THE Court of Appeal has set Thursday, May 23 as the day of judgment for former Chilanga Constituency member of parliament Kieth Mukata’s appeal against a conviction and death sentence for murder.
The final verdict is expected to be pronounced in Kabwe by Justice Chalwe Muchenga.
Mukata who is also a lawyer was convicted of murder and sentenced to death by High Court Judge Susan Wanjelani on February 28, 2018.
He was convicted for murdering his security guard Namakabwa kalilakwenda of Men in Black Security on May 6, 2017 at his lawfirm AKM legal practitioners in Lusaka’s Rhodes Park.
Mukata appealed the High Court’s ruling in the Court of Appeal on grounds that justice Wanjelani misdirected herself when she convicted him of murder based on circumstantial evidence.
Mukata had asked the Court of Appeal to acquit him of murder as there was no evidence linking him to the death of his security guard.
Mukata, who is being represented by lawyers Mutemwa Mutemwa, Kasumpa Kabalata, Milner Katolo, Keith Mweemba and Wilis Muhanga, told the court that Judge Wanjelani erred when she admitted evidence which was not on record, leading to his conviction.
When the matter came up for hearing before a panel of three Court of Appeal judges including Justice Muchenga, Justice Dominic Sichinga and Betty Mungomba, Mukata through his lawyers submitted that the trial judge erred in law and fact when she found that he had malice aforethought before and after the incident, when he concealed the fire arm in the motor vehicle when there is no evidence on record to support such a finding.
“My lords and my ladies, we perused through the record of proceeding and found that the judge’s finding that the gun was concealed or hidden in a basket was made in a vacuum and unsupported by evidence of prosecution witness number six Lukas Shibalatani,” submitted the lawyers.
Mukata’s lawyers argued that there was no medical confirmation by a post-mortem on whether Kalilakwenda died of a gunshot wound or not.
They claimed that the pathologist did not state the cause of Kalilakwenda’s death but only gave evidence on the size of the wound.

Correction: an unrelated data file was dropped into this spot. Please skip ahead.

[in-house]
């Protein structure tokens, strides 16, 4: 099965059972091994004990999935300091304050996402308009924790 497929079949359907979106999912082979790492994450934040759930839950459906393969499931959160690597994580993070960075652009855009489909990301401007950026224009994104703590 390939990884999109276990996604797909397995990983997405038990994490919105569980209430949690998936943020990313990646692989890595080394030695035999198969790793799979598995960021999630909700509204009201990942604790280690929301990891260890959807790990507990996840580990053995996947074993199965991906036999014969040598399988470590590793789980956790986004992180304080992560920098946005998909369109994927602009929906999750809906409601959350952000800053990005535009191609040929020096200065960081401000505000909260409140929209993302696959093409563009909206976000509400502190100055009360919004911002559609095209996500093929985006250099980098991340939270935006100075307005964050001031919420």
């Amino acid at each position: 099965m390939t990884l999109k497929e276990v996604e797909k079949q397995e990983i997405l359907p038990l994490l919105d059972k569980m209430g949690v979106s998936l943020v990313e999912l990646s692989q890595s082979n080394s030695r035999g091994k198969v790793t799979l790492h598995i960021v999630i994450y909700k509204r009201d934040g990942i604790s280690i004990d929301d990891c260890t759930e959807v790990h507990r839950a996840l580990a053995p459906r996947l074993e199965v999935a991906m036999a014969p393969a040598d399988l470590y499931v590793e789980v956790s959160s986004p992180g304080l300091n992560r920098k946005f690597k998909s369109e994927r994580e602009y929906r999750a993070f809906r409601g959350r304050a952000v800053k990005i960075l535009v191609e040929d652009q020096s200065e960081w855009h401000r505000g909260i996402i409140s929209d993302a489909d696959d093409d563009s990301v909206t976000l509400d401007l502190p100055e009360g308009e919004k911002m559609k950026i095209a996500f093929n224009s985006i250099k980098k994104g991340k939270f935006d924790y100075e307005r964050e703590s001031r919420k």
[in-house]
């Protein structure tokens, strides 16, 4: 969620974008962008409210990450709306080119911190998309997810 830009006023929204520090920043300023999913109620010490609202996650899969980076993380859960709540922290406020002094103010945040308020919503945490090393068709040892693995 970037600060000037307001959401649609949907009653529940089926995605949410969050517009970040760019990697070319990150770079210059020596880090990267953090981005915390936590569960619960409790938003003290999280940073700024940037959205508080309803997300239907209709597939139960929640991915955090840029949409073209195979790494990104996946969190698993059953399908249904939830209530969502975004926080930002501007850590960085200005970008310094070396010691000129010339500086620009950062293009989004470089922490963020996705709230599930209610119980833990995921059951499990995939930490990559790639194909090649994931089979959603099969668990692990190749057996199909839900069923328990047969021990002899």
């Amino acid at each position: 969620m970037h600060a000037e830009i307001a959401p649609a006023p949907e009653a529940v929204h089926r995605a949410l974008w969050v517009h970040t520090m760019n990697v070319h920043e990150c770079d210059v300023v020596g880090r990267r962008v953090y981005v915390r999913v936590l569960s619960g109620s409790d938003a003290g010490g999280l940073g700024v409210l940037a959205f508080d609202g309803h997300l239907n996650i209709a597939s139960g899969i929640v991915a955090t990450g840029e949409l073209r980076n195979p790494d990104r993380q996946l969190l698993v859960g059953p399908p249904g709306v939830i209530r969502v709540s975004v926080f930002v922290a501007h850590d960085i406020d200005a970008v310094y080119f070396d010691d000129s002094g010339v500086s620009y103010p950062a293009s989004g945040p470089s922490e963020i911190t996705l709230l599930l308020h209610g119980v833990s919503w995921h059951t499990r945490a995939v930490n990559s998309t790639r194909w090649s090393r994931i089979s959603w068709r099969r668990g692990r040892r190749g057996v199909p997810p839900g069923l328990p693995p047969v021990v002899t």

Mukata further argued that there was no malice aforethought in during the incident as he had fired gunshots in the air.
The former law maker stated that the number of gunshots which he fired were not analysed by the trial judge as the two witnesses and himself gave different versions of how many shots were fired.
Mukata’s leagal team argued that the findings of fact were also not supported by any evidence because Justice Wanjelani had based her finding on mere speculations.
The lawyers said the judge erred in law and fact when she convicted Mukata purely on circumstantial evidence which had potential to draw more than one inference.
They stated that Justice Wanjelani erred in law and fact when she dismissed Mukata’s testimony that there were intruders at the crime scene.
But the state urged the Court of Appeal to uphold Mukata’s death sentence as his claim that intruders may have shot dead his guard is an after thought.
Deputy chief State advocate Monica Mwansa submitted before judge Mchenga, Sichinga and Mun’gomba that Mukata was properly connected to the death of Kalilakwenda because only him and his former co accused Charmaine Musonda were found at the crime scene.
She said police investigations revealed that the gun found at the scene of crime belonged to Mukata.
Mwansa had argued that the witnesse who were near the scene had heard three gunshots, which matched the three wounds that were on the deceased’s neck.
She said it was not disputed that Kalilakwenda died of gunshot wounds and that judge Wanjelani’s findings matched with evidence that was on record.
Mwansa had submitted that Mukata had concealed the gun after the shooting incident under the plates in a basket which was in his motor vehicle’s boot and tried to help the deceased by taking him to the hospital in order to hide his guilty conscious, therefore his claim that intruders had shot dead his guard within his premises was out of question.
“If the appellant was indeed under attack by intruders, people would have found him with his gun somewhere visible and not concealed,” said Mwansa.
“The appellant knew what he was doing and had intentions to kill the deceased person, as such, he had malice aforethought as rightly established by the trial court”.
She added that if Mukata had aimed at firing a warning shot, he could have done it once and not thrice, which was not the case as his target was to asassinate Kalilakwenda.
She further submitted that there were no extenuating circumstances that could have led to Mukata to shoot dead his guard who was manning his lawfirm at the time of the incident.